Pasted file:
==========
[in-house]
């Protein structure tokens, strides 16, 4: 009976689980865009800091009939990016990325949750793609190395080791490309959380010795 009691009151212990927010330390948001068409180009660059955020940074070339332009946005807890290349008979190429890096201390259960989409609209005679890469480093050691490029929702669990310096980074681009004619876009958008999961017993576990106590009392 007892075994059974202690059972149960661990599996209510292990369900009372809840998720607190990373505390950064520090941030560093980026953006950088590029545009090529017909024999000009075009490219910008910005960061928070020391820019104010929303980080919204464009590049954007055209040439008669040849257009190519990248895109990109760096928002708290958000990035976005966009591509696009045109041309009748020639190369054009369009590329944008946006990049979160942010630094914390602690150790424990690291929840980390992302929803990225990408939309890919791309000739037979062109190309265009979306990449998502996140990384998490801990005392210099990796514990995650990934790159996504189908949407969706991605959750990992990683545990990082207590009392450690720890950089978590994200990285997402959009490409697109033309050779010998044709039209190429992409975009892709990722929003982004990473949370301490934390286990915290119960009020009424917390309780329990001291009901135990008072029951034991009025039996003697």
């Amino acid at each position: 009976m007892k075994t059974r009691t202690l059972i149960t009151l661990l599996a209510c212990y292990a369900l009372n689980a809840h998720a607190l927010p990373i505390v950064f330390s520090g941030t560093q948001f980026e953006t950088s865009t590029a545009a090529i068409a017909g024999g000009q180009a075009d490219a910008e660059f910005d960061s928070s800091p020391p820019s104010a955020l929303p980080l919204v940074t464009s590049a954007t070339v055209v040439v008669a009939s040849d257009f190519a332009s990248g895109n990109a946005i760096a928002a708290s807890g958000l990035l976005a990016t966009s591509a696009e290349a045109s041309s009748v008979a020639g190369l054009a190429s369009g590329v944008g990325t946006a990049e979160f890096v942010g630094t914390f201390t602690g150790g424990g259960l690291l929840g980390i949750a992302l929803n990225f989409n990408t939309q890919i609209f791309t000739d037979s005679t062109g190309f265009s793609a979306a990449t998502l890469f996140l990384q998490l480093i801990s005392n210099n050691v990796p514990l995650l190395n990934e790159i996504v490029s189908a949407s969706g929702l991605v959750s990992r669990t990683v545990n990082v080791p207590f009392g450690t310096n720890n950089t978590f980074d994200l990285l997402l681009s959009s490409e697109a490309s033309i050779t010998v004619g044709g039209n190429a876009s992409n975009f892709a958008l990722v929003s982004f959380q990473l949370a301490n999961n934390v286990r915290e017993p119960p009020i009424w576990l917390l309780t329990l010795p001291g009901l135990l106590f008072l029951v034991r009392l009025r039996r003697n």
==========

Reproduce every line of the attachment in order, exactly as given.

[in-house]
């Protein structure tokens, strides 16, 4: 009976689980865009800091009939990016990325949750793609190395080791490309959380010795 009691009151212990927010330390948001068409180009660059955020940074070339332009946005807890290349008979190429890096201390259960989409609209005679890469480093050691490029929702669990310096980074681009004619876009958008999961017993576990106590009392 007892075994059974202690059972149960661990599996209510292990369900009372809840998720607190990373505390950064520090941030560093980026953006950088590029545009090529017909024999000009075009490219910008910005960061928070020391820019104010929303980080919204464009590049954007055209040439008669040849257009190519990248895109990109760096928002708290958000990035976005966009591509696009045109041309009748020639190369054009369009590329944008946006990049979160942010630094914390602690150790424990690291929840980390992302929803990225990408939309890919791309000739037979062109190309265009979306990449998502996140990384998490801990005392210099990796514990995650990934790159996504189908949407969706991605959750990992990683545990990082207590009392450690720890950089978590994200990285997402959009490409697109033309050779010998044709039209190429992409975009892709990722929003982004990473949370301490934390286990915290119960009020009424917390309780329990001291009901135990008072029951034991009025039996003697």
């Amino acid at each position: 009976m007892k075994t059974r009691t202690l059972i149960t009151l661990l599996a209510c212990y292990a369900l009372n689980a809840h998720a607190l927010p990373i505390v950064f330390s520090g941030t560093q948001f980026e953006t950088s865009t590029a545009a090529i068409a017909g024999g000009q180009a075009d490219a910008e660059f910005d960061s928070s800091p020391p820019s104010a955020l929303p980080l919204v940074t464009s590049a954007t070339v055209v040439v008669a009939s040849d257009f190519a332009s990248g895109n990109a946005i760096a928002a708290s807890g958000l990035l976005a990016t966009s591509a696009e290349a045109s041309s009748v008979a020639g190369l054009a190429s369009g590329v944008g990325t946006a990049e979160f890096v942010g630094t914390f201390t602690g150790g424990g259960l690291l929840g980390i949750a992302l929803n990225f989409n990408t939309q890919i609209f791309t000739d037979s005679t062109g190309f265009s793609a979306a990449t998502l890469f996140l990384q998490l480093i801990s005392n210099n050691v990796p514990l995650l190395n990934e790159i996504v490029s189908a949407s969706g929702l991605v959750s990992r669990t990683v545990n990082v080791p207590f009392g450690t310096n720890n950089t978590f980074d994200l990285l997402l681009s959009s490409e697109a490309s033309i050779t010998v004619g044709g039209n190429a876009s992409n975009f892709a958008l990722v929003s982004f959380q990473l949370a301490n999961n934390v286990r915290e017993p119960p009020i009424w576990l917390l309780t329990l010795p001291g009901l135990l106590f008072l029951v034991r009392l009025r039996r003697n």